World Renown Yogis Return To Glen Cove

Sarah Platt Finger led a yoga session at her book singing at Buddha James on Feb. 17. (Photo courtesy Diana Bassett Public Relations)

Celebrating a new book with signings, yoga and meditation sessions
Sarah Platt-Finger on Feb. 17 returned to her home-base in Glen Cove.
Platt-Finger is the director of yoga at Chopra Global and the co-founder of ISHTA Yoga with her husband Alan Finger. Recently, Platt-Finger co-authored a book with Dr. Deepak Chopra called Living in the Light, which is the #1 best selling yoga book on Amazon. Dr. Chopra is a well-known Indian American author and the founder of The Chopra Foundation, a non-profit entity for research on well-being and humanitarianism, as well as Chopra Global, a modern-day health company that mixes science and spirituality.
On Feb. 17, Platt-Finger and Finger were at Buddha Jams, a relatively new yoga studio in Glen Cove founded by Jason Samel, to lead a yoga and meditation session. Platt-Finger signed copies of her new book, which were available for purchase at the event.
Samel said the event was so crowded, you could not fit much more yoga mats on the floor.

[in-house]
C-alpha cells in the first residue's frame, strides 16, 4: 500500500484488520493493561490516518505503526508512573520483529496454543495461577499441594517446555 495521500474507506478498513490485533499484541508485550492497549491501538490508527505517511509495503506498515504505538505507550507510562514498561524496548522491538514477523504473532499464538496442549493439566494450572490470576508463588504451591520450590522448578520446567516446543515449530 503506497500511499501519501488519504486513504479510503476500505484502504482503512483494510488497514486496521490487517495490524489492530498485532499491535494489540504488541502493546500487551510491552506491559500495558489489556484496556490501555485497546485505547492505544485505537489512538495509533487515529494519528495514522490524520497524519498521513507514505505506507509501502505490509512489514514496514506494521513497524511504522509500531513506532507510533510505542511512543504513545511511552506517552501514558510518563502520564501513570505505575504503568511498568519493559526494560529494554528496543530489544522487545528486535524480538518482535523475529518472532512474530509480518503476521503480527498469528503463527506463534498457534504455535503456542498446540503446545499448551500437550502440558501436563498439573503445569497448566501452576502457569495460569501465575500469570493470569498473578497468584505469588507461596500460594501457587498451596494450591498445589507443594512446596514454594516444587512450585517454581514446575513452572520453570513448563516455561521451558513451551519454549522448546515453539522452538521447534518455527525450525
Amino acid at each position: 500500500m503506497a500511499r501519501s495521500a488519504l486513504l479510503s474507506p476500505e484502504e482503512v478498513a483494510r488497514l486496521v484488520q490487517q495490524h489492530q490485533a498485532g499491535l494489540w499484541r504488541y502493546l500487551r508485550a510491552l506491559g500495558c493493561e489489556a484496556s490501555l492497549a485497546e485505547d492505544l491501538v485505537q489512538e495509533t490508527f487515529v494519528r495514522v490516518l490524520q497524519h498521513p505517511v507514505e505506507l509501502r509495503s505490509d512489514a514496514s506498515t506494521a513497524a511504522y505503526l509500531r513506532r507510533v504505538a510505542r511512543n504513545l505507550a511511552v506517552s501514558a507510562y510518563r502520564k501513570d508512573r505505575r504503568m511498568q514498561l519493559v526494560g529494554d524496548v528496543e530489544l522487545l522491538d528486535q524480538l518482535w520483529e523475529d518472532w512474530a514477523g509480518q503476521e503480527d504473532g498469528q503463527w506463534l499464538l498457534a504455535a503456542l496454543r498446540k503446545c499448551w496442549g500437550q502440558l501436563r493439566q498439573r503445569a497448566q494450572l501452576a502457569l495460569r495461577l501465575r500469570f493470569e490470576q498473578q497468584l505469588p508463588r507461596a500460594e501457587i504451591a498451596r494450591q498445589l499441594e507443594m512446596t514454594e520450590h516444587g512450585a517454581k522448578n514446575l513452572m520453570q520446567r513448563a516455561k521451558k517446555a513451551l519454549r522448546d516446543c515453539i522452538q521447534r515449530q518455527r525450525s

“It was so nice, it felt like coming home,” Platt-Finger said. “I went to North Shore Middle School and North Shore High School. I was very involved in the gymnastic team. I was actually there at what was called the Yoga Zone, which used to be in Old Brookville where I encountered this form of yoga that I now teach, that my husband started.”
That form is called ISHTA Yoga, and it’s practiced at a yoga studio in Manhattan. According to the ISHTA Yoga website, Kavi Yogi Swarananda Mani Finger and his son, Yogiraj Alan Finger created ISHTA Yoga in the late 1960s in South Africa. The ISHTA practice aims to give each student an understanding of how to incorporate aspects from various yoga styles and practices in a way that best suits their individual paths.
Platt-Finger said she had so much fun being at Buddha Jams, and that Samel is “infectious” with his passion, drive and enthusiasm for yoga.